A lesson from Thomas Cook
It was a restless week for customers of UK travel agency Thomas Cook. Some 150,000 holidaymakers were left stranded after the company entered compulsory liquidation this week.
While the shock announcement may have been precipitated by several factors (its airline business, devaluation of the pound and restrained demand post-Brexit), a key underlying driver was a strategic misstep in underestimating the structural changes in its industry.
Travellers have migrated online, preferring the economy and convenience that comes with self-booking. Furthermore, online services such as Expedia and Airbnb have enabled a shift away from package deals, with consumers creating their own bespoke itineraries.
Thomas Cook fundamentally failed to respond to these changes. The collapse highlights that in a world where “disruption” and “innovation” are the buzzwords of the day it is important to seek out companies that continue to adapt and evolve.
Those that do not, risk getting left behind. We have seen this play out in the past. Companies that were once thought to have a highly defensible competitive advantage have been stagnant, and have watched while this advantage has been whittle away in the face of change.
Examples include Yahoo (failing to acquire a superior search engine in Google), Nokia (touch screens and smartphones) and Kodak (digital photography).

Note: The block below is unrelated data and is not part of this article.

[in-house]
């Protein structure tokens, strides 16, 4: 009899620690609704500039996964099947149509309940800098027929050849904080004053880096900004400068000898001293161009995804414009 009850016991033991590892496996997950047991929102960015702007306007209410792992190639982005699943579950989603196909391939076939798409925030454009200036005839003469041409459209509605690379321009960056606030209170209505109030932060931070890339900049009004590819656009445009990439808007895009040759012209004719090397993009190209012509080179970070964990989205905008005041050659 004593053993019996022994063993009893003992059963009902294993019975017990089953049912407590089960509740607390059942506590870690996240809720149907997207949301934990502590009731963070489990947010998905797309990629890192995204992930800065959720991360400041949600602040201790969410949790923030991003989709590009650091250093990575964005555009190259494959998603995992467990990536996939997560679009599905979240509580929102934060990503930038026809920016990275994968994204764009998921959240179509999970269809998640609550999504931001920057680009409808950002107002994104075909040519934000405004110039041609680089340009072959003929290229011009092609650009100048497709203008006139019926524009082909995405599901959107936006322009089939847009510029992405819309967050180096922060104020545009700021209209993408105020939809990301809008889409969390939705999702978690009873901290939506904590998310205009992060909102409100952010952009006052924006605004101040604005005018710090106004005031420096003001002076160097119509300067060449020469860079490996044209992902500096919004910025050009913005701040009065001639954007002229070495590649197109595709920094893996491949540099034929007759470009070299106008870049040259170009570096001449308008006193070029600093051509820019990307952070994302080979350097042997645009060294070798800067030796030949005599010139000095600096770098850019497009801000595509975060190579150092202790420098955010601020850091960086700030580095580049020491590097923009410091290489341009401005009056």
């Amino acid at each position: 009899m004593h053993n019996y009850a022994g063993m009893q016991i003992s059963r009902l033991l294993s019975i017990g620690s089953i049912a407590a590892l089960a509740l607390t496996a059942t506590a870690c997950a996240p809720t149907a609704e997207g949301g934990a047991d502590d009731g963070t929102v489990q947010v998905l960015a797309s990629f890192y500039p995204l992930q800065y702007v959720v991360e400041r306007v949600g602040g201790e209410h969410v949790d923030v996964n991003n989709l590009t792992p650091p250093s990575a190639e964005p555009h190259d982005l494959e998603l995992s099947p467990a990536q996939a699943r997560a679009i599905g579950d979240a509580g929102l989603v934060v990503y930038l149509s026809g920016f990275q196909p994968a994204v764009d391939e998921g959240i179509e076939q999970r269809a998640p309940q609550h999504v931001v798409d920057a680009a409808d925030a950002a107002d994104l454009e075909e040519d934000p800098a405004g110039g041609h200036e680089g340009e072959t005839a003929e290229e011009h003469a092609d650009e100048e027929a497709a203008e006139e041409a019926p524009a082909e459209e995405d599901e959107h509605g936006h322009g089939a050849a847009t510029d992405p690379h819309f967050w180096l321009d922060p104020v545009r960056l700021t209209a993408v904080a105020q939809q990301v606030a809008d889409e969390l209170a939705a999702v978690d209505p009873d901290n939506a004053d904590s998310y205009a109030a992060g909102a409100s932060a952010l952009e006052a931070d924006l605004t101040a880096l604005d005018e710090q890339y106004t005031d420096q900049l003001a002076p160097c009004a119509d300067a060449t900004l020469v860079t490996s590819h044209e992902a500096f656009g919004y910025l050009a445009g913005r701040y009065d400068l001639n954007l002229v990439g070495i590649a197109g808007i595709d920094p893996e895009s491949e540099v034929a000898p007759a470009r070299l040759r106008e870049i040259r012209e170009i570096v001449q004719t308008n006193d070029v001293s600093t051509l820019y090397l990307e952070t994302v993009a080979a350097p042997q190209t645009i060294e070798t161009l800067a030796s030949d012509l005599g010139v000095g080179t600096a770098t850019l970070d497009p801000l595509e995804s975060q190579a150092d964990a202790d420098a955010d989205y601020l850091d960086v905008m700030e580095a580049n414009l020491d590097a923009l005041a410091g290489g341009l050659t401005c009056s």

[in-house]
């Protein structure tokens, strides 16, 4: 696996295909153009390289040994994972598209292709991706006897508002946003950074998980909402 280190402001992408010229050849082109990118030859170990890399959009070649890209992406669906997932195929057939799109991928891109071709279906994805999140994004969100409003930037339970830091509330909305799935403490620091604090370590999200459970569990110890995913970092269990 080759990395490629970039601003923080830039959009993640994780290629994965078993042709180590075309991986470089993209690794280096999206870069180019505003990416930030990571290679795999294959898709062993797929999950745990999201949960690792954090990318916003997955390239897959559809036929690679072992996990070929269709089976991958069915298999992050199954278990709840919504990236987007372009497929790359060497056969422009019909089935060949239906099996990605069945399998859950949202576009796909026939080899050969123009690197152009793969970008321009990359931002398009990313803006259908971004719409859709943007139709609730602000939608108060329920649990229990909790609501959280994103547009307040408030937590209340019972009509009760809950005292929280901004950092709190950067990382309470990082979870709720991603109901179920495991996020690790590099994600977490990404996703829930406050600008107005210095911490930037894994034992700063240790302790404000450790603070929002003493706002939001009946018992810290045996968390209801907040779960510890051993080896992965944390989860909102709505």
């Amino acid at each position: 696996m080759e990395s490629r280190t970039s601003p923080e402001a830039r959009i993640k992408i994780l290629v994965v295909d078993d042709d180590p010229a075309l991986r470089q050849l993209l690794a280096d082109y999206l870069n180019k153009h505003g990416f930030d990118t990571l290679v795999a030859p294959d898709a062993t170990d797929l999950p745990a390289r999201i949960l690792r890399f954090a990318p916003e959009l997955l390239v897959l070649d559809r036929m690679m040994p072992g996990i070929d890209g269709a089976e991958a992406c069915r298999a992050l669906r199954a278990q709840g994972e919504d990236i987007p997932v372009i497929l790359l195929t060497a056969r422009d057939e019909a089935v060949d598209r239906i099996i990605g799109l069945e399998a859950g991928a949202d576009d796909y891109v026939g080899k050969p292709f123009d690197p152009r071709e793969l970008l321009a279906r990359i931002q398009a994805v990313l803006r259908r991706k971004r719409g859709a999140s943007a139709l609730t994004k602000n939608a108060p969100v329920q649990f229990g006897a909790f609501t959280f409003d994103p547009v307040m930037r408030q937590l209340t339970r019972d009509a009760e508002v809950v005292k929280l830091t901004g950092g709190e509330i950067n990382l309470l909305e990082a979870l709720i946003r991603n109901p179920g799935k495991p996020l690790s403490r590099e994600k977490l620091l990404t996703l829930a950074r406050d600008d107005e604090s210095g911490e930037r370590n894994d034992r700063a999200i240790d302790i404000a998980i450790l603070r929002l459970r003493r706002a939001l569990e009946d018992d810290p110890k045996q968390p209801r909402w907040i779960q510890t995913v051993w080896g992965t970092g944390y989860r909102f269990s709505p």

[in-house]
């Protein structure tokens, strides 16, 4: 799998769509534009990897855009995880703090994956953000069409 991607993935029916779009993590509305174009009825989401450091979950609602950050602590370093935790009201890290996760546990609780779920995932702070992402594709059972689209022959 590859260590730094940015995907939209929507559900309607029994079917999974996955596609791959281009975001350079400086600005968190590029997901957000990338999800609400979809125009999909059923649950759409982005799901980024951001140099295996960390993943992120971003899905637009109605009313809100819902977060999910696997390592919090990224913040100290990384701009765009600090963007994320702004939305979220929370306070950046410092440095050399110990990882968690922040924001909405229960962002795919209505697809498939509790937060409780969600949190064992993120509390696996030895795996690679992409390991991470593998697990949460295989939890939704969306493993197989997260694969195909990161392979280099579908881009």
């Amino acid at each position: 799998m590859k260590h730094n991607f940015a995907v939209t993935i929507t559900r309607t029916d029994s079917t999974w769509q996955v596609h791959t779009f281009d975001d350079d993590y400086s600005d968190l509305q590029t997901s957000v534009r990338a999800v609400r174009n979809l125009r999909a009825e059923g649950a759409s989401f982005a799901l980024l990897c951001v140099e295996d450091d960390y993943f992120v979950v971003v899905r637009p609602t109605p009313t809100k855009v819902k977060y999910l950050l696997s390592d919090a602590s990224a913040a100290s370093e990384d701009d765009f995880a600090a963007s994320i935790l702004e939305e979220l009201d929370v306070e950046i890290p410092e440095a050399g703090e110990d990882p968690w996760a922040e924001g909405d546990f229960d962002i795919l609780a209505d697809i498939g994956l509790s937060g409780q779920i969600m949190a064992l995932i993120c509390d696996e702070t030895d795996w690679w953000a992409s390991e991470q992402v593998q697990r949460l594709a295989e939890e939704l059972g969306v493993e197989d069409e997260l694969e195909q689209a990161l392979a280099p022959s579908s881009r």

Left behind: Companies that have been slow to react to change
We must, therefore, be hyper-aware of the potential for disruption and change.
In the context of investing, the prospect of change:
- Provides an opportunity to identify companies who are innovating to create new, or reshape existing industries.
- Differentiates companies that are “cheap” and those that are “cheap for a reason” – that is, those that are in a period of transition and those that are structurally challenged with little recourse.
- Is a cause for caution, particularly when prices imply the status quo will continue in perpetuity. An example of this is the current “lower for longer” view on interest rates (implied in the price of bond-proxies such as Transurban).
Thus, Thomas Cook’s collapse is a reminder to take a view of the world that is probabilistic, explores multiple scenarios and considers the potential impact of change.